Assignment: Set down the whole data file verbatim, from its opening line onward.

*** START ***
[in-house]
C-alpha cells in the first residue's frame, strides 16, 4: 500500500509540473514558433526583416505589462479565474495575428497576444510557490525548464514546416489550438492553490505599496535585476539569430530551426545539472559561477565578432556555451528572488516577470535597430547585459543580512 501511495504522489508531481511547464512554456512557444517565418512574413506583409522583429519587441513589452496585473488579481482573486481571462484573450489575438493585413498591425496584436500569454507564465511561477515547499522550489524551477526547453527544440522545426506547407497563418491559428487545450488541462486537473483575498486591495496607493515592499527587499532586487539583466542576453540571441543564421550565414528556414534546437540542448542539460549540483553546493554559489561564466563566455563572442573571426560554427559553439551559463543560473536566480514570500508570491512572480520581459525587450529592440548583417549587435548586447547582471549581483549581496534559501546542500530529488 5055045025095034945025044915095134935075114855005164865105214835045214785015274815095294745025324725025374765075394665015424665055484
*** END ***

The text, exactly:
[in-house]
C-alpha cells in the first residue's frame, strides 16, 4: 500500500509540473514558433526583416505589462479565474495575428497576444510557490525548464514546416489550438492553490505599496535585476539569430530551426545539472559561477565578432556555451528572488516577470535597430547585459543580512 501511495504522489508531481511547464512554456512557444517565418512574413506583409522583429519587441513589452496585473488579481482573486481571462484573450489575438493585413498591425496584436500569454507564465511561477515547499522550489524551477526547453527544440522545426506547407497563418491559428487545450488541462486537473483575498486591495496607493515592499527587499532586487539583466542576453540571441543564421550565414528556414534546437540542448542539460549540483553546493554559489561564466563566455563572442573571426560554427559553439551559463543560473536566480514570500508570491512572480520581459525587450529592440548583417549587435548586447547582471549581483549581496534559501546542500530529488 5055045025095034945025044915095134935075114855005164865105214835045214785015274815095294745025324725025374765075394665015424665055484